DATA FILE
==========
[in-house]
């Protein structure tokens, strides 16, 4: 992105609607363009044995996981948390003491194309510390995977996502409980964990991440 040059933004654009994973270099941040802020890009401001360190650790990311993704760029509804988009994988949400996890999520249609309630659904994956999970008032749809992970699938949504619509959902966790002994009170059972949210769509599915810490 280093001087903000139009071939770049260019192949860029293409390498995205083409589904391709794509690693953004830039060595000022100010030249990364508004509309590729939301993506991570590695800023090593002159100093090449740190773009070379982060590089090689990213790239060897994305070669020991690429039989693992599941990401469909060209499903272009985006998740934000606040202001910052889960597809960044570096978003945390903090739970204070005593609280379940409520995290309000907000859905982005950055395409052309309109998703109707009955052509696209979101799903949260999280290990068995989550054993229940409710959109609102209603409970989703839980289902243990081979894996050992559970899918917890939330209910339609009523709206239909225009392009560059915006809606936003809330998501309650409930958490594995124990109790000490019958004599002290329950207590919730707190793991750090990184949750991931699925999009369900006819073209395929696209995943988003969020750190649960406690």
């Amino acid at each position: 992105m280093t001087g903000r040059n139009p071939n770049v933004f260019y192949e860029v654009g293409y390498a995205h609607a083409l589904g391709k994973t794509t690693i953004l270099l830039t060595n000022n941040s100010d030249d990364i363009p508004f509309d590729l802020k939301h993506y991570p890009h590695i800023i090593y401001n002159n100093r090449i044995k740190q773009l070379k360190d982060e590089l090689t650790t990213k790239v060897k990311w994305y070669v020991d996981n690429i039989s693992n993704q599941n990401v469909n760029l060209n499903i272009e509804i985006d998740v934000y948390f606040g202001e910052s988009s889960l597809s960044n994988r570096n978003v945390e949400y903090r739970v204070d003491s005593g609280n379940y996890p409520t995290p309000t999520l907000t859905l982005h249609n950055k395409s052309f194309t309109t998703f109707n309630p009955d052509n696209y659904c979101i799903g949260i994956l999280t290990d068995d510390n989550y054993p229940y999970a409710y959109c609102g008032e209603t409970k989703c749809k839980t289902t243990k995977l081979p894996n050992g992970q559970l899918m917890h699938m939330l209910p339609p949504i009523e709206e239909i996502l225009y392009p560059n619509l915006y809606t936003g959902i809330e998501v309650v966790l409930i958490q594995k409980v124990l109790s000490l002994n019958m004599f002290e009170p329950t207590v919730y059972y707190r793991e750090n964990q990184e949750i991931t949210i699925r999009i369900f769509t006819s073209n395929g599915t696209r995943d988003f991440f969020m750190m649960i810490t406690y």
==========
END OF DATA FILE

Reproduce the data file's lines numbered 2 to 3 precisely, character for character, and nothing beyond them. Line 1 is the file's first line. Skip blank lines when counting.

């Protein structure tokens, strides 16, 4: 992105609607363009044995996981948390003491194309510390995977996502409980964990991440 040059933004654009994973270099941040802020890009401001360190650790990311993704760029509804988009994988949400996890999520249609309630659904994956999970008032749809992970699938949504619509959902966790002994009170059972949210769509599915810490 280093001087903000139009071939770049260019192949860029293409390498995205083409589904391709794509690693953004830039060595000022100010030249990364508004509309590729939301993506991570590695800023090593002159100093090449740190773009070379982060590089090689990213790239060897994305070669020991690429039989693992599941990401469909060209499903272009985006998740934000606040202001910052889960597809960044570096978003945390903090739970204070005593609280379940409520995290309000907000859905982005950055395409052309309109998703109707009955052509696209979101799903949260999280290990068995989550054993229940409710959109609102209603409970989703839980289902243990081979894996050992559970899918917890939330209910339609009523709206239909225009392009560059915006809606936003809330998501309650409930958490594995124990109790000490019958004599002290329950207590919730707190793991750090990184949750991931699925999009369900006819073209395929696209995943988003969020750190649960406690």
């Amino acid at each position: 992105m280093t001087g903000r040059n139009p071939n770049v933004f260019y192949e860029v654009g293409y390498a995205h609607a083409l589904g391709k994973t794509t690693i953004l270099l830039t060595n000022n941040s100010d030249d990364i363009p508004f509309d590729l802020k939301h993506y991570p890009h590695i800023i090593y401001n002159n100093r090449i044995k740190q773009l070379k360190d982060e590089l090689t650790t990213k790239v060897k990311w994305y070669v020991d996981n690429i039989s693992n993704q599941n990401v469909n760029l060209n499903i272009e509804i985006d998740v934000y948390f606040g202001e910052s988009s889960l597809s960044n994988r570096n978003v945390e949400y903090r739970v204070d003491s005593g609280n379940y996890p409520t995290p309000t999520l907000t859905l982005h249609n950055k395409s052309f194309t309109t998703f109707n309630p009955d052509n696209y659904c979101i799903g949260i994956l999280t290990d068995d510390n989550y054993p229940y999970a409710y959109c609102g008032e209603t409970k989703c749809k839980t289902t243990k995977l081979p894996n050992g992970q559970l899918m917890h699938m939330l209910p339609p949504i009523e709206e239909i996502l225009y392009p560059n619509l915006y809606t936003g959902i809330e998501v309650v966790l409930i958490q594995k409980v124990l109790s000490l002994n019958m004599f002290e009170p329950t207590v919730y059972y707190r793991e750090n964990q990184e949750i991931t949210i699925r999009i369900f769509t006819s073209n395929g599915t696209r995943d988003f991440f969020m750190m649960i810490t406690y």